Cream was founded in mid-1966 when drummer Ginger Baker left Graham Bond's Organization, Jack Bruce left Manfred Mann, and Eric Clapton left John Mayall's Bluesbreakers. Together as Cream, the three played their high volume, blues-rock style music for standing room only crowds. Produced albums include: Fresh Cream, Disraeli Gears, Wheels of Fire, and Goodbye: The Best of Cream. Calling it quits after a November 26, 1968 farewell concert at London's Royal Albert Hall, Baker and Clapton subsequently formed Blind Faith and Bruce began a solo career. In 1993, Cream was inducted into the Rock and Roll Hall of Fame with the group performing three songs at the ceremony.
Meeting at junior high school in El Cerrito, California, Tom and John Fogerty (guitar and vocals), Doug Clifford (drums), and Stu Cook (keyboard and bass) began performing at local dances in 1959 as Tom Fogerty and the Blue Velvets. Signed by Fantasy Records in 1964 and renamed the Golliwogs, it wasn't until 1967 when the band adopted the name Creedence Clearwater Revival (CCR). Covering works of delta blues artists and with their own blues-rock originals, the band produced five platinum albums. The group disbanded in 1972 with members developing their individual careers. In 1993, Creedence Clearwater Revival was inducted into the Rock and Roll Hall of Fame.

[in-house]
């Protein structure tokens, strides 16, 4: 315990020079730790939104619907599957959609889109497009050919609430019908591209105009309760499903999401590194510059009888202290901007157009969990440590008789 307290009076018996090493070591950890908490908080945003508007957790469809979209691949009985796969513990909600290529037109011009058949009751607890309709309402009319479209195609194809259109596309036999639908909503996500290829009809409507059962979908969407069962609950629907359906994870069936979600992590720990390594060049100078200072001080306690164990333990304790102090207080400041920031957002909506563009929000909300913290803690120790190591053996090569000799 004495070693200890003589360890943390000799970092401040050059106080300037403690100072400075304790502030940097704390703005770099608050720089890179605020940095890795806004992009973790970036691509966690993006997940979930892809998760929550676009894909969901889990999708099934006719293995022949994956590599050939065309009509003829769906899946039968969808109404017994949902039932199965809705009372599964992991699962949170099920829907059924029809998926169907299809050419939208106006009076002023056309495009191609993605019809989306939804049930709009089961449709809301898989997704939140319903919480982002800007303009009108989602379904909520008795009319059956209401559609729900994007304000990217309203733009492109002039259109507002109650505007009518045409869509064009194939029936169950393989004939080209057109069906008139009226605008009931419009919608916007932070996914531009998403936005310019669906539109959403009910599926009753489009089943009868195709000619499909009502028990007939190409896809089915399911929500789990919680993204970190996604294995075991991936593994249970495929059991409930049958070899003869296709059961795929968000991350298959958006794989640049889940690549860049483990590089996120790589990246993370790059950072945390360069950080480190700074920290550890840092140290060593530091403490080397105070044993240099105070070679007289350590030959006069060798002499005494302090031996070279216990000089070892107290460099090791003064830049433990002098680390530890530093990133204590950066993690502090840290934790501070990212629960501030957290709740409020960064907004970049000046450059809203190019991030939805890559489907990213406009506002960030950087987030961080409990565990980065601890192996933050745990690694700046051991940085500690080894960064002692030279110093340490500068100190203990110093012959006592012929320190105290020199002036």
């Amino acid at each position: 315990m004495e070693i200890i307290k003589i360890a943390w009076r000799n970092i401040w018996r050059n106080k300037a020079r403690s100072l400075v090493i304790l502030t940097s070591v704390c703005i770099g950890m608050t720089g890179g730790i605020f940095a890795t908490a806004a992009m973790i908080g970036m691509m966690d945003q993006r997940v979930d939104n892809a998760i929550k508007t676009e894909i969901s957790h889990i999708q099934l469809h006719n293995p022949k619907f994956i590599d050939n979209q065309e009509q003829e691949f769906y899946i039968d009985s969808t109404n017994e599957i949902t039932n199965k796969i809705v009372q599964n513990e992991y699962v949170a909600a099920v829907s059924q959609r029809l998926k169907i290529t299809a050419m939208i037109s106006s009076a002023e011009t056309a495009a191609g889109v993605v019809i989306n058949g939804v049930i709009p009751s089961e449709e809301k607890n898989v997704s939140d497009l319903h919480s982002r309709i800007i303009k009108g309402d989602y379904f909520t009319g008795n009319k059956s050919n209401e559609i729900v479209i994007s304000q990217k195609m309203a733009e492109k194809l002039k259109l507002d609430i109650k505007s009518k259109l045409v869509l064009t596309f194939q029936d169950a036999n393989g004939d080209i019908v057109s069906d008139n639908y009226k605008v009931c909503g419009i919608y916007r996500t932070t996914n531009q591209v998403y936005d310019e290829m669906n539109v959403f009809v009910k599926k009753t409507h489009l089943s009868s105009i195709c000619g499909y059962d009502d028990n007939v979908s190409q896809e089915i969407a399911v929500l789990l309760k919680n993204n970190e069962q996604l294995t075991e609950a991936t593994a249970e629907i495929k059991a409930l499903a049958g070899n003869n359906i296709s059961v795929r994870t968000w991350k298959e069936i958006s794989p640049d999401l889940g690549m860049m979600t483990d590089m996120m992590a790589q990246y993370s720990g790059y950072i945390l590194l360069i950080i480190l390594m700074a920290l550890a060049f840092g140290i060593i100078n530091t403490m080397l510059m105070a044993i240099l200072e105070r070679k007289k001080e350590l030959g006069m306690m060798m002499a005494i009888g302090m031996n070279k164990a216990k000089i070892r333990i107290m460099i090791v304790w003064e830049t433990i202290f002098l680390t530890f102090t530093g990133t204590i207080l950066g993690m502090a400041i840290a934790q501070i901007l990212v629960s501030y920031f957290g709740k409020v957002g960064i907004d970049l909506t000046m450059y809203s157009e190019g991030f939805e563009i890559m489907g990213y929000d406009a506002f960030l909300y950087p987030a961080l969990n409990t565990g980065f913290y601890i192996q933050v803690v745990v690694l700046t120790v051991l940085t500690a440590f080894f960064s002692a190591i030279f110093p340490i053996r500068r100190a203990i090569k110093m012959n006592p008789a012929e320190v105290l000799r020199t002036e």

Appearing in the Guiness Book of World Records as the loudest rock band, the UK group Deep Purple used powerful Hammond organ and heavy metal guitar riffs to punctuate their music. From their inception in 1968 until the band began to fall apart in 1974, Deep Purple sold nearly 15 million albums. Guitarist Ritchie Blackmore, keyboardist Jon Lord, drummer Ian Paige, vocalist Rod Evans (replaced by Ian Gillian in 1969), and bassist Nicky Simpler (replaced by Roger Glover in 1969) were founding members. Band members have maintained influential roles in various phases of the music industry.
Aspiring guitarists growing up in the 1950s and 1960s all recognized the name Duane Eddy. His classic instrumentals Rebel Rouser and Peter Gunn were some of the first riffs young guitarists learned. Playing a Chet Atkins model Gretsch electric six-string, Eddy's 'twangy' guitar sound became his trademark. With his own group, The Rebels, Eddy first recorded for Dick Clark's Jamie record label and toured with the Caravan of Stars. Eddy became very popular in Britain during the 1980s and was inducted into the Rock and Roll Hall of Fame in 1994.